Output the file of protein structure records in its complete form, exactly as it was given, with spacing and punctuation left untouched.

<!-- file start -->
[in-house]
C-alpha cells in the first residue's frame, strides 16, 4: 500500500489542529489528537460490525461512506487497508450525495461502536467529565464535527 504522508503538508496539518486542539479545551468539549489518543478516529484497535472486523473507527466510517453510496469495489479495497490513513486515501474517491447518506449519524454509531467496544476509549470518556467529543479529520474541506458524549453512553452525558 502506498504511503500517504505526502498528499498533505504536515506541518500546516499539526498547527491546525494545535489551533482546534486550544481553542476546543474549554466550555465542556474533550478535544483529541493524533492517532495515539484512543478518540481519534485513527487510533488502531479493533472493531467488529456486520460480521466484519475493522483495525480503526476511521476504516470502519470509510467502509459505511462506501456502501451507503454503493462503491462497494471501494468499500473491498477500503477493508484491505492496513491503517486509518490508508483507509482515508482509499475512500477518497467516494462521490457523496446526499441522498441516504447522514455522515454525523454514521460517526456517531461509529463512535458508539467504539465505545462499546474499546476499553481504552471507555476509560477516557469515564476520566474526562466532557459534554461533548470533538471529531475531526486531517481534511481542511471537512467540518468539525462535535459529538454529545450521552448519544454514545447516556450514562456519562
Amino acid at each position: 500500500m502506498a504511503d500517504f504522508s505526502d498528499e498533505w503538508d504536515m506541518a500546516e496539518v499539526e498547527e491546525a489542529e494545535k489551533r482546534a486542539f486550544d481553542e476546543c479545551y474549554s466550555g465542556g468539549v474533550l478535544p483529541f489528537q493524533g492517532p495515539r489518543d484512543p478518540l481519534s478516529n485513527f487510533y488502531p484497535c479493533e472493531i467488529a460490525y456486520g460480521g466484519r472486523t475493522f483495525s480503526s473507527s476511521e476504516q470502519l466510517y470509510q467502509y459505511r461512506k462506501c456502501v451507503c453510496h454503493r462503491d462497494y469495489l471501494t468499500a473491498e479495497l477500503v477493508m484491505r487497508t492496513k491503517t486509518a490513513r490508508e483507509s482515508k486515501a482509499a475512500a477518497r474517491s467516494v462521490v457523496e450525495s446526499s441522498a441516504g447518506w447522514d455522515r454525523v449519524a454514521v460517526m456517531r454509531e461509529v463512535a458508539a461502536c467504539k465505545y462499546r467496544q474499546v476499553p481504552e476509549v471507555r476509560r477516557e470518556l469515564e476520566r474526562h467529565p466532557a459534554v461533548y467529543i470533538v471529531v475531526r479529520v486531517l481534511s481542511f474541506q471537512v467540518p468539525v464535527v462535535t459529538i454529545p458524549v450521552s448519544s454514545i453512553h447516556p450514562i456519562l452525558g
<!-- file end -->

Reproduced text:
[in-house]
C-alpha cells in the first residue's frame, strides 16, 4: 500500500489542529489528537460490525461512506487497508450525495461502536467529565464535527 504522508503538508496539518486542539479545551468539549489518543478516529484497535472486523473507527466510517453510496469495489479495497490513513486515501474517491447518506449519524454509531467496544476509549470518556467529543479529520474541506458524549453512553452525558 502506498504511503500517504505526502498528499498533505504536515506541518500546516499539526498547527491546525494545535489551533482546534486550544481553542476546543474549554466550555465542556474533550478535544483529541493524533492517532495515539484512543478518540481519534485513527487510533488502531479493533472493531467488529456486520460480521466484519475493522483495525480503526476511521476504516470502519470509510467502509459505511462506501456502501451507503454503493462503491462497494471501494468499500473491498477500503477493508484491505492496513491503517486509518490508508483507509482515508482509499475512500477518497467516494462521490457523496446526499441522498441516504447522514455522515454525523454514521460517526456517531461509529463512535458508539467504539465505545462499546474499546476499553481504552471507555476509560477516557469515564476520566474526562466532557459534554461533548470533538471529531475531526486531517481534511481542511471537512467540518468539525462535535459529538454529545450521552448519544454514545447516556450514562456519562
Amino acid at each position: 500500500m502506498a504511503d500517504f504522508s505526502d498528499e498533505w503538508d504536515m506541518a500546516e496539518v499539526e498547527e491546525a489542529e494545535k489551533r482546534a486542539f486550544d481553542e476546543c479545551y474549554s466550555g465542556g468539549v474533550l478535544p483529541f489528537q493524533g492517532p495515539r489518543d484512543p478518540l481519534s478516529n485513527f487510533y488502531p484497535c479493533e472493531i467488529a460490525y456486520g460480521g466484519r472486523t475493522f483495525s480503526s473507527s476511521e476504516q470502519l466510517y470509510q467502509y459505511r461512506k462506501c456502501v451507503c453510496h454503493r462503491d462497494y469495489l471501494t468499500a473491498e479495497l477500503v477493508m484491505r487497508t492496513k491503517t486509518a490513513r490508508e483507509s482515508k486515501a482509499a475512500a477518497r474517491s467516494v462521490v457523496e450525495s446526499s441522498a441516504g447518506w447522514d455522515r454525523v449519524a454514521v460517526m456517531r454509531e461509529v463512535a458508539a461502536c467504539k465505545y462499546r467496544q474499546v476499553p481504552e476509549v471507555r476509560r477516557e470518556l469515564e476520566r474526562h467529565p466532557a459534554v461533548y467529543i470533538v471529531v475531526r479529520v486531517l481534511s481542511f474541506q471537512v467540518p468539525v464535527v462535535t459529538i454529545p458524549v450521552s448519544s454514545i453512553h447516556p450514562i456519562l452525558g